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Linking Mind to Molecular Pathways: The Role of Experiment Tools

Abstract

Neurobiologists talk of linking mind to molecular dynamics in and between neurons. Such talk is dismissed by cognitive scientists, including many cognitive neuroscientists, due to the number of “levels” that separate behaviors from these molecular events. In this paper I explain what neurobiologists mean by such claims by describing the kinds of experiment tools that have forged these linkages, directly on lab benches. I here focus on one of these tools, gene targeting techniques, brought into behavioral neuroscience from developmental biology more than a quarter-century ago. Discussion of this tool does more than illuminate these claims by neurobiologists, however. An account of its development shows the doubly dependent role that theory plays in neurobiology. Our best current theories about “how the brain works” depend entirely on the experiment tools neuroscientists have available. And these tools get developed via the solution of engineering problems, not the application of theory. Theory is thus of tertiary importance in neuroscience, not of the primary importance that many cognitive scientists assume it to occupy.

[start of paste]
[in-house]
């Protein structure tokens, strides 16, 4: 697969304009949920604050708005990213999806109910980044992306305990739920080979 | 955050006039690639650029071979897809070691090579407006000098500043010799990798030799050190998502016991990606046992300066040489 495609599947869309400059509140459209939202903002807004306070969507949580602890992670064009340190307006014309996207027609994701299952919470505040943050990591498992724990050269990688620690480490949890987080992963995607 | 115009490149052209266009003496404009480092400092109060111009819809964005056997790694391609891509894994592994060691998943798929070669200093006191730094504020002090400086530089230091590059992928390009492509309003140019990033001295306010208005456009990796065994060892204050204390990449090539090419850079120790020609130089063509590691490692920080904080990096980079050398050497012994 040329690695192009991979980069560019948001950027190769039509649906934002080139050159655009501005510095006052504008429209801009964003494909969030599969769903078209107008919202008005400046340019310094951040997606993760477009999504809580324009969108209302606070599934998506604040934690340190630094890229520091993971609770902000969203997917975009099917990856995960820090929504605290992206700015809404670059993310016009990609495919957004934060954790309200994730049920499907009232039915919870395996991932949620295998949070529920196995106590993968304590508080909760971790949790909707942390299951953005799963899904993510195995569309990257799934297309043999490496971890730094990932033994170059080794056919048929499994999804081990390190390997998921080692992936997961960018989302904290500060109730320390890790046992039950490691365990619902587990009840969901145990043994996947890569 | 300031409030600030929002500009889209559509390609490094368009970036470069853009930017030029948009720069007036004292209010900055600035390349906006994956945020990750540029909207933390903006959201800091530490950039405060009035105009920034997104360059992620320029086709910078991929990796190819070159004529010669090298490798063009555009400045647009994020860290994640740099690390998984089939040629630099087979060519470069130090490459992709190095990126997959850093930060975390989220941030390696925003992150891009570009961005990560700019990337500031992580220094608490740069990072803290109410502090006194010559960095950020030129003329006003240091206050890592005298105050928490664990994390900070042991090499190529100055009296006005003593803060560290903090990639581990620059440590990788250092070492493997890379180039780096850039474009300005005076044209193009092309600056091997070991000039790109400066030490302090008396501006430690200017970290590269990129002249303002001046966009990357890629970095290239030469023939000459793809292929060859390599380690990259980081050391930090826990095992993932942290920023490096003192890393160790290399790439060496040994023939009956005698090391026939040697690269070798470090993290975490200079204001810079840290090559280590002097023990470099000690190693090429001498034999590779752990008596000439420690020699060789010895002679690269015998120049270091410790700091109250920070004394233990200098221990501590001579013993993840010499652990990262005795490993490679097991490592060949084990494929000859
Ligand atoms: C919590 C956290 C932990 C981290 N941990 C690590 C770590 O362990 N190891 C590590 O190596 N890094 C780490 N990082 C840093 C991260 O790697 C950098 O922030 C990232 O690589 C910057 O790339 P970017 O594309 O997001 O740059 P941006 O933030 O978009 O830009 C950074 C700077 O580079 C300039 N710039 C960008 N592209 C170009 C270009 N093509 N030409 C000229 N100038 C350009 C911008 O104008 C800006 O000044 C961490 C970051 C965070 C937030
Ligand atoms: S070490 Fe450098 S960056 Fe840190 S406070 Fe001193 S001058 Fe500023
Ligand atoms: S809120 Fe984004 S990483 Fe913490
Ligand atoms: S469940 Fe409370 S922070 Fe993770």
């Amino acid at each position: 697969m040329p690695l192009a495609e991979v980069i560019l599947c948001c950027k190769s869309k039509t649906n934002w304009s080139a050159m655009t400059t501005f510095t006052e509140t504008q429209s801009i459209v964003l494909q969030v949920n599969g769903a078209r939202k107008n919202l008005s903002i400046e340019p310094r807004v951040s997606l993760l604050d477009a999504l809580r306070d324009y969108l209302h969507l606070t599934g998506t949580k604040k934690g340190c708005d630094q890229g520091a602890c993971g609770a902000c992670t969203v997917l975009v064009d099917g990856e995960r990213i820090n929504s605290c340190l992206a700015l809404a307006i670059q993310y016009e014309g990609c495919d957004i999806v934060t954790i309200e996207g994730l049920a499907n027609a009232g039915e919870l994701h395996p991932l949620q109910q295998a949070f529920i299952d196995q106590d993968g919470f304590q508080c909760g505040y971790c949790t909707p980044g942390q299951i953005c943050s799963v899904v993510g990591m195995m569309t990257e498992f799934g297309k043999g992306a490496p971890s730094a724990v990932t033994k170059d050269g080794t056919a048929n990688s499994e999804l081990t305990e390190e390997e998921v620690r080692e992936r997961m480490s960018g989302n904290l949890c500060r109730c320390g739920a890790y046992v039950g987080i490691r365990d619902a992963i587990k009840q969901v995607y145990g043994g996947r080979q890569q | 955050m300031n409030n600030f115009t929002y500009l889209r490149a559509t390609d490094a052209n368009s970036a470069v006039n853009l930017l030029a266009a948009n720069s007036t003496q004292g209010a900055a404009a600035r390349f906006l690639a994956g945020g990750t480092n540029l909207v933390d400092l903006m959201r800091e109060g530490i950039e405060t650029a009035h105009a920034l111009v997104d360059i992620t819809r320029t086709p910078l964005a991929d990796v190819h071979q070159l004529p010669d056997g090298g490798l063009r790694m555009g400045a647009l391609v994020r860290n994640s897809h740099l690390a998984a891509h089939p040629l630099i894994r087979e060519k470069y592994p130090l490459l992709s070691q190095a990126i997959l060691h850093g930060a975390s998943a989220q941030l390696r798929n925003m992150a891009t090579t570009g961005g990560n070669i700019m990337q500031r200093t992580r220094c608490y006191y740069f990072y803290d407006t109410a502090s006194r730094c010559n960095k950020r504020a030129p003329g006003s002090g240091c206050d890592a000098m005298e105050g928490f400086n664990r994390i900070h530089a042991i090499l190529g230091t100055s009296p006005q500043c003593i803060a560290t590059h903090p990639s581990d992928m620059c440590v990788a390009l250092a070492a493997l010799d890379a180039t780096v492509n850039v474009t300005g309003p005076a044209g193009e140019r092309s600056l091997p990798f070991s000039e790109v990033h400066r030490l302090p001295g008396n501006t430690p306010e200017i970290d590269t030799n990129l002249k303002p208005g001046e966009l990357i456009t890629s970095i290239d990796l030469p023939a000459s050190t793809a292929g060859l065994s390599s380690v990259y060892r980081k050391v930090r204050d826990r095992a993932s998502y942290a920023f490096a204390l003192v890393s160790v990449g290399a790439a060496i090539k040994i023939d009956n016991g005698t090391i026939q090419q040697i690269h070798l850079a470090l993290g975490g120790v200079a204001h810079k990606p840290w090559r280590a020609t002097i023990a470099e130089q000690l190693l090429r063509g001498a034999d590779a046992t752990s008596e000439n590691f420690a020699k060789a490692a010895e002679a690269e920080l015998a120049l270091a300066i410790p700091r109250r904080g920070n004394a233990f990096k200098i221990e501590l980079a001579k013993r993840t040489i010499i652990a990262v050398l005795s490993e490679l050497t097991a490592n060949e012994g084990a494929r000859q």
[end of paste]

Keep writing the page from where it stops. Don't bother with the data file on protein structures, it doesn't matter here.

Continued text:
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Notes

  1. I will say more about these techniques and their early development and successes in Sect. 4 below. The discussion to follow in this section draws on a more detailed account of gene targeting experiments in neurobiology in Bickle (2016, 3–9).

  2. Lisman’s model was a neurobiologically more specific version of Hebb’s (1949) famous “neurons that fire together, wire together” speculation.

  3. Morris and Kennedy drew their title from this line of Alexander Pope’s early-eighteenth century poem, “An Essay on Criticism.” The line of the couplet that precedes it, also quoted by Morris and Kennedy at the beginning of the review, is perhaps the most famous line from the poem: “A little learning is a dangerous thing.”

  4. This cell signaling pathway and its role in synaptic plasticity is so prominent in contemporary neuroscience that one finds detailed treatment of it in any good up-to-date textbook. I recommend Purves et al. (2018, chapter 7), especially for readers less familiar with molecular biology.

  5. See Bickle (2018) for a similar assessment and reproduction of a published page from Karl Diesseroth’s laboratory notebook depicting the initial schematic cartoon for the inserted light source for activating the light-sensitive receptor proteins used in optogenetics, a more recent tool in cellular physiology and behavioral neuroscience.

  6. In recent talks I have offered two additional case studies that illustrate all these points: the metal microelectrodue and the patch clamp. Bickle (in preparation) elaborates both cases.

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Correspondence to John Bickle.

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Bickle, J. Linking Mind to Molecular Pathways: The Role of Experiment Tools. Axiomathes 29, 577–597 (2019). https://doi.org/10.1007/s10516-019-09442-1

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Keywords

  • Mind-to-molecular-dynamics linkages
  • Theory-centrism in neuroscience
  • Experiment tools
  • Gene targeting techniques